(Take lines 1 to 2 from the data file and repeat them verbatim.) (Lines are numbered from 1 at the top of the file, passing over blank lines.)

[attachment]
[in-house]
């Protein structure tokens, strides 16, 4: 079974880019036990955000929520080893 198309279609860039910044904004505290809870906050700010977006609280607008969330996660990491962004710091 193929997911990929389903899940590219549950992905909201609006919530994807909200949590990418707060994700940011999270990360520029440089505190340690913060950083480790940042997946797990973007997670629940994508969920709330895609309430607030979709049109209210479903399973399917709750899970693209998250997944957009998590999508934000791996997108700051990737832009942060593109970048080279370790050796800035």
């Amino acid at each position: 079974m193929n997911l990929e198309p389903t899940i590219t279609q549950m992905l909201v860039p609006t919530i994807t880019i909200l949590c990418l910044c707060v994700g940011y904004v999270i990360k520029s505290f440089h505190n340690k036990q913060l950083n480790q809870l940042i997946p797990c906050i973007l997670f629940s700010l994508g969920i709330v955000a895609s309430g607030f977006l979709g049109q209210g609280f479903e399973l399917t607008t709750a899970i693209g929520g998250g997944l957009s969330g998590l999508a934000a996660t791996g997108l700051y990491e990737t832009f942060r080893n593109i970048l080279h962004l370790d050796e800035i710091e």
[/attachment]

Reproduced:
[in-house]
């Protein structure tokens, strides 16, 4: 079974880019036990955000929520080893 198309279609860039910044904004505290809870906050700010977006609280607008969330996660990491962004710091 193929997911990929389903899940590219549950992905909201609006919530994807909200949590990418707060994700940011999270990360520029440089505190340690913060950083480790940042997946797990973007997670629940994508969920709330895609309430607030979709049109209210479903399973399917709750899970693209998250997944957009998590999508934000791996997108700051990737832009942060593109970048080279370790050796800035």